Invariably when this concept comes up there is a comment or two about margin call risk so it's important to agree first off that this strategy only really makes sense if there is a reasonable buffer between the amount of money you will need in retirement and your total assets.
At the expense of having to pay interest. Back when rates where 2%, this wasn't a big deal. But margin rates these days can be 8%+. If you do this scheme for 20+ years, you are going to have a lot of debt to service. 30k/year at 7% for 20 years would be 1.4million dollars of debt . You are hoping your 1 million grows to 6.1m (making 9.5%). But we haven't talked about the money you will need to be borrowing to service that debt. In year 1 it isn't a big deal. In year 20 when you are adding 100k/year to your debt it will add up. The risk is you hit 80 with say 6 million dollars and like 2million in debt. You have done well and have an extra couple million from taking on the risk. The market then drops 50%. With 3 million dollars and 2 million in debt, you get the margin call and whole house of cards comes down. Now this is all quick and dirty math. You would have to put in your assumptions. Maybe your debt level never forces a margin call. The risk is always that the good cases are better but the bad cases are fatal. The long term only matters if you can make it that far.
afan
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Re: Buy Borrow Die & Risk

Post by afan »

As random guy says, this is risky if you start accumulating debt that is substantial compared to your assets.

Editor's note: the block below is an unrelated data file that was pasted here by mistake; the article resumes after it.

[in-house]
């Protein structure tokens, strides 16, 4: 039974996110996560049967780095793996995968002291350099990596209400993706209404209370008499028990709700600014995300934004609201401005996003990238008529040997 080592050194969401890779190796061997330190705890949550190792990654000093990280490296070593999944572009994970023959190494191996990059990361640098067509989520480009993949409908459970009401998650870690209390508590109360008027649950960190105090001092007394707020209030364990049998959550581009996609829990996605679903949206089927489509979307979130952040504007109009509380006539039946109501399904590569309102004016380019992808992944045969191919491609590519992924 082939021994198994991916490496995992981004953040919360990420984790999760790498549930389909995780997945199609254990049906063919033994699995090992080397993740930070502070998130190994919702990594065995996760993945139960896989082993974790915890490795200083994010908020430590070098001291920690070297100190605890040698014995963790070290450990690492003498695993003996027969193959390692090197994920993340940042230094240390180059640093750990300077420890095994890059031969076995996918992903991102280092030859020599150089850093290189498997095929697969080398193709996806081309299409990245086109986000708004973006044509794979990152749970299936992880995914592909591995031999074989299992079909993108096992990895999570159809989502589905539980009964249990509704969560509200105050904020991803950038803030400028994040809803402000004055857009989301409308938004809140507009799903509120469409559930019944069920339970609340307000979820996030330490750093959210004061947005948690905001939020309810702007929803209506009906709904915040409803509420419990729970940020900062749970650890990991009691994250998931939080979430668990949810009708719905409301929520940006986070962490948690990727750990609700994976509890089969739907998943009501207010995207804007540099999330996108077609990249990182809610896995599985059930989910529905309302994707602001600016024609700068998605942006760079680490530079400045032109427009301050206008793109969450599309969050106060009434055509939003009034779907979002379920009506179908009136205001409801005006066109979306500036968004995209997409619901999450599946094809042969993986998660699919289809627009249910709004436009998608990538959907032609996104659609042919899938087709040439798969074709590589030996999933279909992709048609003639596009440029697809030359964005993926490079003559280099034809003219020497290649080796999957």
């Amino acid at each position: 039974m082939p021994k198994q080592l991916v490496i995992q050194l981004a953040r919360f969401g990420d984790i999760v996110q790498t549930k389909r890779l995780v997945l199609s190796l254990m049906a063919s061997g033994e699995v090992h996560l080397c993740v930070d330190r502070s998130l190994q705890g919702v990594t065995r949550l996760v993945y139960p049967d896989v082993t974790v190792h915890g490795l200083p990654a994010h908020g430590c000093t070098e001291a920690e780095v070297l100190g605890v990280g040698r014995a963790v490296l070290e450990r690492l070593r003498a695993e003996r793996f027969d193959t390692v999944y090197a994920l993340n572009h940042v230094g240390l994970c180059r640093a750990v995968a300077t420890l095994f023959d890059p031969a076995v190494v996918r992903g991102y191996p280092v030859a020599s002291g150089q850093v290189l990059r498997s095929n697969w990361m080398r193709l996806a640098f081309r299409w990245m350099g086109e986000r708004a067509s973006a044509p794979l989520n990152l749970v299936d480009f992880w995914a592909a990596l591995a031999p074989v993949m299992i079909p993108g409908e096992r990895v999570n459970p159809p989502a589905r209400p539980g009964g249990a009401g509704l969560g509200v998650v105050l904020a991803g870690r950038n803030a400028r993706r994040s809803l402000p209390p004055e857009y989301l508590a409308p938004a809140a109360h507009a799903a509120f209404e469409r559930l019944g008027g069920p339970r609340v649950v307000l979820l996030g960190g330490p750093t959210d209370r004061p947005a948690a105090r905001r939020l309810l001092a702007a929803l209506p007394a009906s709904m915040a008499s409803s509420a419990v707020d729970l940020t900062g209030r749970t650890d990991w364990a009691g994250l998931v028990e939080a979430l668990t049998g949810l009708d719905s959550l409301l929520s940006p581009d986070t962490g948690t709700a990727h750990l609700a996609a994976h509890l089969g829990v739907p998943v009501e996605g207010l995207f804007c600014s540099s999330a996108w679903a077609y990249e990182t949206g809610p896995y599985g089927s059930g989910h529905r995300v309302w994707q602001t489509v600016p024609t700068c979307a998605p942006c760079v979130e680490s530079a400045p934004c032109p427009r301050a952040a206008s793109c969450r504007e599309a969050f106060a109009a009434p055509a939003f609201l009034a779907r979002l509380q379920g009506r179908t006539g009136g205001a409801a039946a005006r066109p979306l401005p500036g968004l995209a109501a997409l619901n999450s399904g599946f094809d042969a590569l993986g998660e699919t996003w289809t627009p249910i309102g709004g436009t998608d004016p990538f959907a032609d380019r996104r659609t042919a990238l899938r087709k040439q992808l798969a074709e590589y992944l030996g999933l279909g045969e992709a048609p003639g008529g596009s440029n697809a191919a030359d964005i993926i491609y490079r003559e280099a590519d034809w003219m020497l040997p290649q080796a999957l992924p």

$2M in debt on a $100M portfolio- no problem. Market drops 70% and you have $2M in debt on a $30M portfolio.

Market drops 70% on a $6M portfolio and you are wiped out.

If you would still be safe from margin call after a 70-80% drop, then borrow away. But just as your margin debt should never approach margin call territory for investing, it should never get there for living expenses.
We don't know how to beat the market on a risk-adjusted basis, and we don't know anyone that does know either | --Swedroe | We assume that markets are efficient, that prices are right | --Fama
Rex66
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Re: Buy Borrow Die & Risk

Post by Rex66 »

These work great when you “can control the bank” bc you are a billionaire.

You can force awesome terms for the loan and they are unlikely to mess with you out of fear.

When you don’t like most of us you are just risking for hope of better return but no guarantees. I’d prefer not taking on more risk than 100% equities. One can easily wind up paying more in interest then they would in taxes.
sharukh
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Re: Buy Borrow Die & Risk

Post by sharukh »

I intend to do exactly what you planned. Just add some put options in the portfolio to reduce risk and consider it as the additional cost of interest rate
skeptical
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Re: Buy Borrow Die & Risk

Post by skeptical »